Effects of climate variation on bird escape distances modulate community responses to global change

M. Díaz, T. Grim, G. Markó, F. Morelli, J. D. Ibáñez-Alamo, J. Jokimäki, M. L. Kaisanlahti-Jokimäki, K. Tätte, P. Tryjanowski, A. P. Møller

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Climate and land use are rapidly changing environmental conditions. Behavioral responses to such global perturbations can be used to incorporate interspecific interactions into predictive models of population responses to global change. Flight initiation distance (FID) reflects antipredator behaviour defined as the distance at which an individual takes flight when approached by a human, under standardized conditions. This behavioural trait results from a balance between disturbance, predation risk, food availability and physiological needs, and it is related to geographical range and population trends in European birds. Using 32,145 records of flight initiation distances for 229 bird species during 2006–2019 in 24 European localities, we show that FIDs decreased with increasing temperature and precipitation, as expected if foraging success decreased under warm and humid conditions. Trends were further altered by latitude, urbanisation and body mass, as expected if climate effects on FIDs were mediated by food abundance and need, differing according to position in food webs, supporting foraging models. This provides evidence for a role of behavioural responses within food webs on how bird populations and communities are affected by global change.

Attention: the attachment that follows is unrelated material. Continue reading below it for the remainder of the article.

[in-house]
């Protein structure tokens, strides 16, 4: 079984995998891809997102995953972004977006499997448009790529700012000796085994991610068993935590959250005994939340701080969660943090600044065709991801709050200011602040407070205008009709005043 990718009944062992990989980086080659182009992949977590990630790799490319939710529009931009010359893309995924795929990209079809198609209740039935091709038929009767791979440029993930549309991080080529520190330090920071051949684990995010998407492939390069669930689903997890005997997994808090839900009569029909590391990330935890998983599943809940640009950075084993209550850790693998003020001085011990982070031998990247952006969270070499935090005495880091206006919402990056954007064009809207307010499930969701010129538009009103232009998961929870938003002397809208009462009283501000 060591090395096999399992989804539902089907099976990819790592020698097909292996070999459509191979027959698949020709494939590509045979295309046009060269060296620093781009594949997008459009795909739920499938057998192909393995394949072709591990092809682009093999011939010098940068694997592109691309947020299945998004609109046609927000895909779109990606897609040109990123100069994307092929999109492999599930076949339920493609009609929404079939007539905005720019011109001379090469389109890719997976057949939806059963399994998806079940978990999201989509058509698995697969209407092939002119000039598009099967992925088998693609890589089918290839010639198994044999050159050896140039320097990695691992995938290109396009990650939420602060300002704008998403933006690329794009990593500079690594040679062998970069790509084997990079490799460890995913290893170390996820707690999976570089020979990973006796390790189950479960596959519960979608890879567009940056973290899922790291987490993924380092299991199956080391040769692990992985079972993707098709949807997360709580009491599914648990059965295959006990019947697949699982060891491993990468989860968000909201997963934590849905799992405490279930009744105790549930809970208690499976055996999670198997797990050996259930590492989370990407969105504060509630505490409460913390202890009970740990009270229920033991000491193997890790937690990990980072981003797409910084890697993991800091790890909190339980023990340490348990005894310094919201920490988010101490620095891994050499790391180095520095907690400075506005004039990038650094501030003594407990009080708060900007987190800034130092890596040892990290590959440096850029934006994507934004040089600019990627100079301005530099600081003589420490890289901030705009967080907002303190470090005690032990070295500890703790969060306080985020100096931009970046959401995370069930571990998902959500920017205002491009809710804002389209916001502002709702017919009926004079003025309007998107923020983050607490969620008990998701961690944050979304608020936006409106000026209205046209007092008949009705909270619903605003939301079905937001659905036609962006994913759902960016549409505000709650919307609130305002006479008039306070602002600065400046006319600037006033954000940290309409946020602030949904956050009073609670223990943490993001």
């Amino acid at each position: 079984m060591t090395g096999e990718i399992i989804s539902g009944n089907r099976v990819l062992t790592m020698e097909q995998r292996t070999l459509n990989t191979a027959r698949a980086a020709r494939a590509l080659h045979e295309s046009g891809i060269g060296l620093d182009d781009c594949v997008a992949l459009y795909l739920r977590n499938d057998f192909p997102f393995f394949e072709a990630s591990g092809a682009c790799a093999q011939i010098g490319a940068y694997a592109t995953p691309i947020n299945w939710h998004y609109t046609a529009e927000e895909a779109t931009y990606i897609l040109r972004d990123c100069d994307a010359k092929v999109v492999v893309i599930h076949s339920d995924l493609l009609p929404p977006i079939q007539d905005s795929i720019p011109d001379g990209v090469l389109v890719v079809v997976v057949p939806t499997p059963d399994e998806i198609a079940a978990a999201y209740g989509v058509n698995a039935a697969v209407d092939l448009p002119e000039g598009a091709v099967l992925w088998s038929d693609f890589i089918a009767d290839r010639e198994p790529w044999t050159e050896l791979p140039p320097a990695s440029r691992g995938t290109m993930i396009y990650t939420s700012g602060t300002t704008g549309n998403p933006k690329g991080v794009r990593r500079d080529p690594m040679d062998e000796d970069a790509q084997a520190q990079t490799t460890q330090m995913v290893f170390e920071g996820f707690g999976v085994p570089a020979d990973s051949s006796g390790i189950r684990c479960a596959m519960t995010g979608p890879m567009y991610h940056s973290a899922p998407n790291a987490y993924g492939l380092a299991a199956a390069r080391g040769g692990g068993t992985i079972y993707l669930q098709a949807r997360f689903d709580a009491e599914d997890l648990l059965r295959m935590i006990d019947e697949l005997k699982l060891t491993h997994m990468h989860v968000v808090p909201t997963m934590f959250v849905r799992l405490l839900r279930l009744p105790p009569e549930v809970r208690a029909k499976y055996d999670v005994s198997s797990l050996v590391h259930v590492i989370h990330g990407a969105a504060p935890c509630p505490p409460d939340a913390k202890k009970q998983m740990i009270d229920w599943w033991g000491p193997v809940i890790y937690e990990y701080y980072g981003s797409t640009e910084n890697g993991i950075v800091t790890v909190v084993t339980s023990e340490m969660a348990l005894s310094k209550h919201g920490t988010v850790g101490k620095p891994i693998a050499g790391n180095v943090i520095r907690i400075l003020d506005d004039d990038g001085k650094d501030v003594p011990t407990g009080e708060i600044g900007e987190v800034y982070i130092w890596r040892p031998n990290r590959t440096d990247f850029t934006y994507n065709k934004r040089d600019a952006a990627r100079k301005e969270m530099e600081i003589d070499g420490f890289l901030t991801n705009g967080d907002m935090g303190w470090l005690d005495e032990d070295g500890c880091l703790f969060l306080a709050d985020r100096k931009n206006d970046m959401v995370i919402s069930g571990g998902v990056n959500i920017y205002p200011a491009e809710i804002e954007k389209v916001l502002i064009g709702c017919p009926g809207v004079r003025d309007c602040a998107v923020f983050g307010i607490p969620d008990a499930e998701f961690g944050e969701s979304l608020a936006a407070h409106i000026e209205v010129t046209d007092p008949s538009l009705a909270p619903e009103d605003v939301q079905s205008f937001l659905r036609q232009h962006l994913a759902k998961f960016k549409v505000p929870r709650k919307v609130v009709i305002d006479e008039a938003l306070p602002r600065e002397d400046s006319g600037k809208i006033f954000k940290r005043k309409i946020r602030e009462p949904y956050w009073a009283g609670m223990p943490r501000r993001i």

Original languageEnglish
Article number12826
JournalScientific Reports
Issue number1
Publication statusPublished - Dec 2021
MoEC publication typeA1 Journal article-refereed


  • Climate sciences
  • Ecology
  • Environmental sciences
  • Zoology

Field of science

  • Ecology, evolutionary biology


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